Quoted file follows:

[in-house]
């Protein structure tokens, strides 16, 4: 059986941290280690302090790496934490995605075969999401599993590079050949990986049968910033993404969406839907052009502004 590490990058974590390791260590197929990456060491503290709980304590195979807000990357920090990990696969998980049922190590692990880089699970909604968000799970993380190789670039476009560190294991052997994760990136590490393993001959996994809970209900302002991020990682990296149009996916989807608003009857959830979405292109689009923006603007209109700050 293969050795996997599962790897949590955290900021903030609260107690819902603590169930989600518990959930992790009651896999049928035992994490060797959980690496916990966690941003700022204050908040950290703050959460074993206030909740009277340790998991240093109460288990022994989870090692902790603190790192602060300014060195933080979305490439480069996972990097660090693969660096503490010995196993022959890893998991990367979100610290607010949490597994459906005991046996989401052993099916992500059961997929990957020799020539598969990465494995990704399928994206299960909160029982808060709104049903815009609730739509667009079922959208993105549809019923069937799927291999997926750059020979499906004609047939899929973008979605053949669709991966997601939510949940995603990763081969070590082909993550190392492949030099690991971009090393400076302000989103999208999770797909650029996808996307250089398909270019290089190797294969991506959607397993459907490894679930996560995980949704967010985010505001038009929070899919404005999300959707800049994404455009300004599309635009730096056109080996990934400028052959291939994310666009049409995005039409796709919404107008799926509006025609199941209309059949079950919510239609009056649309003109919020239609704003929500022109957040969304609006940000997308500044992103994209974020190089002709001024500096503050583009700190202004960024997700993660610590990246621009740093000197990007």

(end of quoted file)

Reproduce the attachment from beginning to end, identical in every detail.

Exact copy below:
[in-house]
């Protein structure tokens, strides 16, 4: 059986941290280690302090790496934490995605075969999401599993590079050949990986049968910033993404969406839907052009502004 590490990058974590390791260590197929990456060491503290709980304590195979807000990357920090990990696969998980049922190590692990880089699970909604968000799970993380190789670039476009560190294991052997994760990136590490393993001959996994809970209900302002991020990682990296149009996916989807608003009857959830979405292109689009923006603007209109700050 293969050795996997599962790897949590955290900021903030609260107690819902603590169930989600518990959930992790009651896999049928035992994490060797959980690496916990966690941003700022204050908040950290703050959460074993206030909740009277340790998991240093109460288990022994989870090692902790603190790192602060300014060195933080979305490439480069996972990097660090693969660096503490010995196993022959890893998991990367979100610290607010949490597994459906005991046996989401052993099916992500059961997929990957020799020539598969990465494995990704399928994206299960909160029982808060709104049903815009609730739509667009079922959208993105549809019923069937799927291999997926750059020979499906004609047939899929973008979605053949669709991966997601939510949940995603990763081969070590082909993550190392492949030099690991971009090393400076302000989103999208999770797909650029996808996307250089398909270019290089190797294969991506959607397993459907490894679930996560995980949704967010985010505001038009929070899919404005999300959707800049994404455009300004599309635009730096056109080996990934400028052959291939994310666009049409995005039409796709919404107008799926509006025609199941209309059949079950919510239609009056649309003109919020239609704003929500022109957040969304609006940000997308500044992103994209974020190089002709001024500096503050583009700190202004960024997700993660610590990246621009740093000197990007």